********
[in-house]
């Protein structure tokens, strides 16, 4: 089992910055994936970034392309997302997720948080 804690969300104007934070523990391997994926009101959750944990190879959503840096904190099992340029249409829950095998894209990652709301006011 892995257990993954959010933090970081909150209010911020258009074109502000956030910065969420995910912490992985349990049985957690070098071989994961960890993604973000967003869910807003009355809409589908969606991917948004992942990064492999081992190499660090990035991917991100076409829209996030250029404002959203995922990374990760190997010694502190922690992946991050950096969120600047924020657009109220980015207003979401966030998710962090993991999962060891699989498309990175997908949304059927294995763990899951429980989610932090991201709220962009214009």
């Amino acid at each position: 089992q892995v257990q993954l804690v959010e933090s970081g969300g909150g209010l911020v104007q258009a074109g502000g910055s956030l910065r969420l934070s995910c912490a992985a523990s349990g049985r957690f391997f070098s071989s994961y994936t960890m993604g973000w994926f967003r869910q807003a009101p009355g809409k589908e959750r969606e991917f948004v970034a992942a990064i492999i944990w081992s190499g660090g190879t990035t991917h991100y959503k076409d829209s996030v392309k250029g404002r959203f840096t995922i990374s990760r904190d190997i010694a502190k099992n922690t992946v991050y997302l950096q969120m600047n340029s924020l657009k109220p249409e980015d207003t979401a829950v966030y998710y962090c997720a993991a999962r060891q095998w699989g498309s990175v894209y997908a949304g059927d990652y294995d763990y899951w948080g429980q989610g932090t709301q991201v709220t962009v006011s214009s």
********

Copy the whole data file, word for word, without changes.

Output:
[in-house]
């Protein structure tokens, strides 16, 4: 089992910055994936970034392309997302997720948080 804690969300104007934070523990391997994926009101959750944990190879959503840096904190099992340029249409829950095998894209990652709301006011 892995257990993954959010933090970081909150209010911020258009074109502000956030910065969420995910912490992985349990049985957690070098071989994961960890993604973000967003869910807003009355809409589908969606991917948004992942990064492999081992190499660090990035991917991100076409829209996030250029404002959203995922990374990760190997010694502190922690992946991050950096969120600047924020657009109220980015207003979401966030998710962090993991999962060891699989498309990175997908949304059927294995763990899951429980989610932090991201709220962009214009």
């Amino acid at each position: 089992q892995v257990q993954l804690v959010e933090s970081g969300g909150g209010l911020v104007q258009a074109g502000g910055s956030l910065r969420l934070s995910c912490a992985a523990s349990g049985r957690f391997f070098s071989s994961y994936t960890m993604g973000w994926f967003r869910q807003a009101p009355g809409k589908e959750r969606e991917f948004v970034a992942a990064i492999i944990w081992s190499g660090g190879t990035t991917h991100y959503k076409d829209s996030v392309k250029g404002r959203f840096t995922i990374s990760r904190d190997i010694a502190k099992n922690t992946v991050y997302l950096q969120m600047n340029s924020l657009k109220p249409e980015d207003t979401a829950v966030y998710y962090c997720a993991a999962r060891q095998w699989g498309s990175v894209y997908a949304g059927d990652y294995d763990y899951w948080g429980q989610g932090t709301q991201v709220t962009v006011s214009s």